Today’s diverse workforce is made up of people from all types of religious backgrounds. People can freely practice their religions in this country, but what if an employee needs to take off from work for a religious holiday? Many employees receive an allotted amount of vacation and sick days per year, which may not be enough time for their religious observances. Asking a supervisor for time off for religious observance can be difficult. Although employees have certain rights, requesting off in these situations can make an employee fear termination.
An employee that needs time off for religious observances can try to smooth the path by being honest with their employer before the time off is needed. This is best done when the employee is job searching; certain positions may provide flexible time. If already employed, an open conversation about upcoming religious observances should be initiated.
In many cases, compromises can be worked out, and the employee can work extra hours on other days, or work from a remote location. Giving the supervisor advance notice and planning for missed time will also help. Some employers are satisfied as long as the work is completed correctly and on time.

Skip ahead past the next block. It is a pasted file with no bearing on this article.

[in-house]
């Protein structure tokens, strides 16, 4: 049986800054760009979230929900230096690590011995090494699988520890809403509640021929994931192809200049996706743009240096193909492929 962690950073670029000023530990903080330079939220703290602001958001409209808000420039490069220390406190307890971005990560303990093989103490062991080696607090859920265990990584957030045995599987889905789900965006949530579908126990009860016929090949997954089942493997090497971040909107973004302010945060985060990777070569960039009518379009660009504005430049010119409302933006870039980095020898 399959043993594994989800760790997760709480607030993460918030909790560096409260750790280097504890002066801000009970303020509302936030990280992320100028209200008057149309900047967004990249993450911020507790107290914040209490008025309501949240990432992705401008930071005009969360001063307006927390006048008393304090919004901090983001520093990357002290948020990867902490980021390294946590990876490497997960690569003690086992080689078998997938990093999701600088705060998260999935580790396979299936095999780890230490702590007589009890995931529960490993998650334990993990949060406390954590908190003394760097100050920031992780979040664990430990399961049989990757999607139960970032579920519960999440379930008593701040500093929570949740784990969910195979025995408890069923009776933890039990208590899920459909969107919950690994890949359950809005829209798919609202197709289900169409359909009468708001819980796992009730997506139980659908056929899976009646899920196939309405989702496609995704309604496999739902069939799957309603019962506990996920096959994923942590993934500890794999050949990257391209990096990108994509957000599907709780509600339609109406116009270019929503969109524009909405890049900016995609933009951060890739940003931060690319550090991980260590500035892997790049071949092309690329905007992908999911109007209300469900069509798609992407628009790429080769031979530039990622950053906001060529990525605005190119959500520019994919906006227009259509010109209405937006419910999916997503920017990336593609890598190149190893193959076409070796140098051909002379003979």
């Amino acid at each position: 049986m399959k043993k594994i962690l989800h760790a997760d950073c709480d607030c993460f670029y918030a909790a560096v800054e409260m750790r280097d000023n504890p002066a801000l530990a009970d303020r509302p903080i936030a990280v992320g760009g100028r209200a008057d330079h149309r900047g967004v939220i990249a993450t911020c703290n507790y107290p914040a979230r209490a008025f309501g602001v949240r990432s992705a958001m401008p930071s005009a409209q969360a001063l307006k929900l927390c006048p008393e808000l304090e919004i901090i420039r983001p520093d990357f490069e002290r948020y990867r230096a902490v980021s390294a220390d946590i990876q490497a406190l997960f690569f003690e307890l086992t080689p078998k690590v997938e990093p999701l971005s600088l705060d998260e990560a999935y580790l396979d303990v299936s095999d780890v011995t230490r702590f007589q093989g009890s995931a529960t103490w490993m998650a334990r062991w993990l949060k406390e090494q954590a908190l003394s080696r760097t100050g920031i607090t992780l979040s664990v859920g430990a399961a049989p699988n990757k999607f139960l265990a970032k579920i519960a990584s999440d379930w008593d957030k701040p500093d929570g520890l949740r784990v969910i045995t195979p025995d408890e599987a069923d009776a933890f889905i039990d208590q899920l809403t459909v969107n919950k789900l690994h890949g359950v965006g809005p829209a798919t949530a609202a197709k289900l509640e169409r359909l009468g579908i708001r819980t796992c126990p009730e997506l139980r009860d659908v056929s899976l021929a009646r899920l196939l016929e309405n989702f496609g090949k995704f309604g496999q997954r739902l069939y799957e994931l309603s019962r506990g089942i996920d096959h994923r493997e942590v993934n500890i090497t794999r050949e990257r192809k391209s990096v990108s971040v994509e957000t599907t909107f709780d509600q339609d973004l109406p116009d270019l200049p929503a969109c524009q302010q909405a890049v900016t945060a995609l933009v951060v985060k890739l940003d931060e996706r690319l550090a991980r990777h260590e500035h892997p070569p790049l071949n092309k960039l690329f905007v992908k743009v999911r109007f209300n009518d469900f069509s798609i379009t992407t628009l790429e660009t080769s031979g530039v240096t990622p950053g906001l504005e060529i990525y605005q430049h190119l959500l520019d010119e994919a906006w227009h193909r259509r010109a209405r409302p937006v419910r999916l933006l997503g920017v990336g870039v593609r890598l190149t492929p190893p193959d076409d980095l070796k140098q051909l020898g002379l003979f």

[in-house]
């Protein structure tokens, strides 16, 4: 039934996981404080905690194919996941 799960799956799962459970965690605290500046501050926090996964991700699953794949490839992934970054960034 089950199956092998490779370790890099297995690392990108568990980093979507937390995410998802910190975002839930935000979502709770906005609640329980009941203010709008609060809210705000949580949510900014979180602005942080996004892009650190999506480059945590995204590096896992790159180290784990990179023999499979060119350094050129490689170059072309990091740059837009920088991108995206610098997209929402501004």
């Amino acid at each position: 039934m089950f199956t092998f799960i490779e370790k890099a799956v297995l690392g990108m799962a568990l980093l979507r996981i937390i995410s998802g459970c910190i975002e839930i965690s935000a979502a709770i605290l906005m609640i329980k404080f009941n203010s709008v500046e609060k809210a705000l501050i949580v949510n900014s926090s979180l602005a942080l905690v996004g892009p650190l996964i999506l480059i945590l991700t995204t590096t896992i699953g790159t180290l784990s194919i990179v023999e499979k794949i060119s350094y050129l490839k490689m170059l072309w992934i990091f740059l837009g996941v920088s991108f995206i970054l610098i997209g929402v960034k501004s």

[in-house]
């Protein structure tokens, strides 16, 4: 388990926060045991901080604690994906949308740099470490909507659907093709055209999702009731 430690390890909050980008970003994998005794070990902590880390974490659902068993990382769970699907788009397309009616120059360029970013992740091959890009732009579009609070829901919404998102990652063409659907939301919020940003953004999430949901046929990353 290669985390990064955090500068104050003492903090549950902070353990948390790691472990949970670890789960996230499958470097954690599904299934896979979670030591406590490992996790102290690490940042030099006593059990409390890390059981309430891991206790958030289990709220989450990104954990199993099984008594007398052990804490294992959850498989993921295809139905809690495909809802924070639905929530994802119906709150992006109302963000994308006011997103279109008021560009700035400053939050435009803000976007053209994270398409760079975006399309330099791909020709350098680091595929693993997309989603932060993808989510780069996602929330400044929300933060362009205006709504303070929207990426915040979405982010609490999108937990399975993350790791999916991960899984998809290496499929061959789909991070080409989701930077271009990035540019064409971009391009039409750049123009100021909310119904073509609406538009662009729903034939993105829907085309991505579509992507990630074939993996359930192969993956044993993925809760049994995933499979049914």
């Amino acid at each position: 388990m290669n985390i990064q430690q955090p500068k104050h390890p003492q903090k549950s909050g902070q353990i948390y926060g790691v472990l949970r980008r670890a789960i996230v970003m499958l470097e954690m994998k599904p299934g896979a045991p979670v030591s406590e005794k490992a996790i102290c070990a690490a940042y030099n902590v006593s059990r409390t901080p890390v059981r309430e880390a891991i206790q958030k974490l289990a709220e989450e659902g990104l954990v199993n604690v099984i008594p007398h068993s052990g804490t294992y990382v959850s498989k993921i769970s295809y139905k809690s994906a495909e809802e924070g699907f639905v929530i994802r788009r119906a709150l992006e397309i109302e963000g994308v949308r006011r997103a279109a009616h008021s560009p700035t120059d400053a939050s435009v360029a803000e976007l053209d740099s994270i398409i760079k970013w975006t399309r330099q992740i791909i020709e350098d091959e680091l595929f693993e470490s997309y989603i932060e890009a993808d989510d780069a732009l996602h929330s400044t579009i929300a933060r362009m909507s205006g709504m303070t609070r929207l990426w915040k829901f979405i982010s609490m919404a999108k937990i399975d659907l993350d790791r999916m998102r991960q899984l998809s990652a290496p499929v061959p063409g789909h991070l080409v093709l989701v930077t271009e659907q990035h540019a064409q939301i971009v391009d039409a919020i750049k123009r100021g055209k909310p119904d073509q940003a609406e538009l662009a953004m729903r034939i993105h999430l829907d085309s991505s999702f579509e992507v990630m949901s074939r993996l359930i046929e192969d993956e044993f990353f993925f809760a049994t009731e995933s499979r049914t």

According to the New Jersey Law Against Discrimination, employers cannot discriminate against employees based on their religion, race, sex, color, or national origin. Consequently, an employee cannot be terminated when the reason is related to discrimination. There may be exceptions in certain cases, such as if the time off inflicts undue hardship on the company. The following are a few examples:
The employee must be sincere about their religious beliefs, and not embellish them to receive time off. They must also belong to an established religion, and be willing to share information about it with their employer.
An employer that fires an employee for taking time off for religious observances may think that they had a valid reason, especially if the situation was not handled well by either party. If the employer lacks proof that they fired the employee for a reason that was not discriminatory, they could be challenged. For these reasons, it is essential for all involved to keep accurate records. An employee who explained their needs, had time off approved, but was then fired may be protected if they have evidence.
If your job is in jeopardy due to religious discrimination, contact an experienced Long Branch employment lawyer at Fox & Melofchik, L.L.C. for a free case evaluation. Call us at 732-493-9400 or complete an online form today. We are in Eatontown, New Jersey, and we proudly serve clients from the surrounding areas, including Monmouth County, Ocean County, Middlesex County, Mercer County, Asbury Park, Neptune, Long Branch, Keansburg, Ocean Township, Eatontown, Red Bank, Middletown, Colts Neck, Deal, Freehold, Holmdel, Jackson, Little Silver, Marlboro, and Rumson.